This blog post series on big data and Hadoop is my attempt to document my learning and caters to anyone who is a complete beginner.
Before I begin with defining big data, let us understand a dataset. Dataset can be defined as a collection of information that is stored together. The next question that comes to mind is: Who generates this data?
Given the current boom in technology, data is being generated from a plethora of sources like social media, google searches, zoom meeting information, retail, transport, et al.
Given the diversity and user base of these sources, data is generated in high volumes namely petabytes (1024 terabytes), exabytes, zettabytes, yottabytes, et al.Our legacy systems like mainframes, RDBMS, relational databases cannot handle these high volumes of data as it is unmanageable for their infrastructure.
So, in simple terms, big data can be defined as a dataset: which is nothing but collection of data. There are 2 main goals for big data: storage and processing.
IBM defines big data using 5Vs:
Let's take an example: Amazon being one of the most popular e-commerce player in the industry and the data they generate is stored in a data warehouse. The amount of data that is being added from a data source to the warehouse, is called volume of data.
The rate at which this data is being added from data source to warehouse is called velocity of data.
There are different forms of data and the varieties can be defined as:
- Structured data which is organized and can be stored in the form of columns, tables. eg. payroll, excel tables, csv
- Unstructured data which doesn't have a structure eg. social media data, audio, video, images
- semi structured data which is partially organized eg. JSON, XML
With the abundance in data, comes the need for classifying something as authentic vs fake. Veracity can be defined as the accuracy of data and process of finding inconsistencies in data. Of all the data found in the world, studies have shown that only 70% is accurate.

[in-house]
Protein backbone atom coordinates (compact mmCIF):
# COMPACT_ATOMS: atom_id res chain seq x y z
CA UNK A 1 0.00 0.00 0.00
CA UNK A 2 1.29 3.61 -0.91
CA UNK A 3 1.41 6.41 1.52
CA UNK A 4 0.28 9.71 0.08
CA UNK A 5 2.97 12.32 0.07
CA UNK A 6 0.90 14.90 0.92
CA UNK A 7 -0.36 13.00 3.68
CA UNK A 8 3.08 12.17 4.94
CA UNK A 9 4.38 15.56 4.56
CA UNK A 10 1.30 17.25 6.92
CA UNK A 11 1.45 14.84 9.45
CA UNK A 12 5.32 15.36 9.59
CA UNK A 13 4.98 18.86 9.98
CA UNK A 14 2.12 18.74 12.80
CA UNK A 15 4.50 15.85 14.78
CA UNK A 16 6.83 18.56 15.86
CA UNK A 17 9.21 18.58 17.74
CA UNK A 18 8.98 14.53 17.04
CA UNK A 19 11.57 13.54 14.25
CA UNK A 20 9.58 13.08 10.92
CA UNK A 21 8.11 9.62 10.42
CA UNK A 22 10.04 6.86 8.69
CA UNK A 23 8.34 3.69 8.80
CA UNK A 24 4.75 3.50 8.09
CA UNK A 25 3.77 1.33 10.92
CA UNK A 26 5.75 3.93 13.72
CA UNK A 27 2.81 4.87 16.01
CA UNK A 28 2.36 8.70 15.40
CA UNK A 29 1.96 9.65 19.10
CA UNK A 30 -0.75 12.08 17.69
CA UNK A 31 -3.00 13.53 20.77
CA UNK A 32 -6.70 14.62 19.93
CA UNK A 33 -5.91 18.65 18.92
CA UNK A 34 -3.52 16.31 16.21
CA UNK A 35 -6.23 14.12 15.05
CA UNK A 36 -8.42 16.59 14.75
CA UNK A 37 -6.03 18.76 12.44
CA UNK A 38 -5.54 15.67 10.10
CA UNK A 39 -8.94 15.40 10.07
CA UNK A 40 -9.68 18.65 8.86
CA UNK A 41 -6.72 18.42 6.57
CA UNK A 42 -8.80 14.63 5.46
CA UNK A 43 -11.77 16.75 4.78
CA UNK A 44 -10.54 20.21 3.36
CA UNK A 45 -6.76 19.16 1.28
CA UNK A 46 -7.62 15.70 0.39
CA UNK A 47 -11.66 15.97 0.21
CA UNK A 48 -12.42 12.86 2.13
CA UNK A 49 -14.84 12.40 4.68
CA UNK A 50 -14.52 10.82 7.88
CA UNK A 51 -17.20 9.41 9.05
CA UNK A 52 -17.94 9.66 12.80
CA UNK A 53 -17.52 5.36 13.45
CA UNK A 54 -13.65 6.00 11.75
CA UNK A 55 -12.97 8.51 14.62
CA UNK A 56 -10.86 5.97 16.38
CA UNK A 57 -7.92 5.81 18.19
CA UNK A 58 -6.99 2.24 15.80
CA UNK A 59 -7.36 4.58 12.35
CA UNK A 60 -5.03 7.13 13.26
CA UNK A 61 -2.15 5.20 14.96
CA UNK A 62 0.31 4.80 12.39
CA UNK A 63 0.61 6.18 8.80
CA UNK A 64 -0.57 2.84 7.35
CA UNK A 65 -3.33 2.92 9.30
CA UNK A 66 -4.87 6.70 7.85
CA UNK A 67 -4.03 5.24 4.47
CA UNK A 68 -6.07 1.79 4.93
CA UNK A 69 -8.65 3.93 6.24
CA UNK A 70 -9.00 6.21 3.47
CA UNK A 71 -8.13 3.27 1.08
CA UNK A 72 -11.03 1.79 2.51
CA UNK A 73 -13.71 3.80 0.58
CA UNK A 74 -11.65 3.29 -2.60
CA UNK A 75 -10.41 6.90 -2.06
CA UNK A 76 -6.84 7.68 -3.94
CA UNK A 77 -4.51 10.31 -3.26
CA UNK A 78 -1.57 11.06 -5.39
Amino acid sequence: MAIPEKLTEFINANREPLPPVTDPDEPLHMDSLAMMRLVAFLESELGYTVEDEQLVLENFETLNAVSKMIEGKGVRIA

If a bulk dataset has no meaning, then it has no value for your organization.
If any dataset has high volume, high velocity, lots of variety and high veracity, then IBM calls that data as big data.
Let's take an example:
For a startup company X, 500 TB of data causes a strain on their IT infrastructure. Whereas the same 500TB of data is considered normal for a company like Google as they usually maintain large volumes of data. Hence Google doesn't consider 500TB of data as big data.
Basically, there's no specific number associated with categorizing data as big data or not - whenever the volume of data causes a strain to your infrastructure, then we call it Big Data. To address big data related issues, specifically storage and processing, we resort to the open source framework called Hadoop.
Hadoop is based on the master slave architecture as projected below:
Now to draw parallel with the hadoop world:
We will focus on how the hadoop cluster functions and addresses failures in the next post!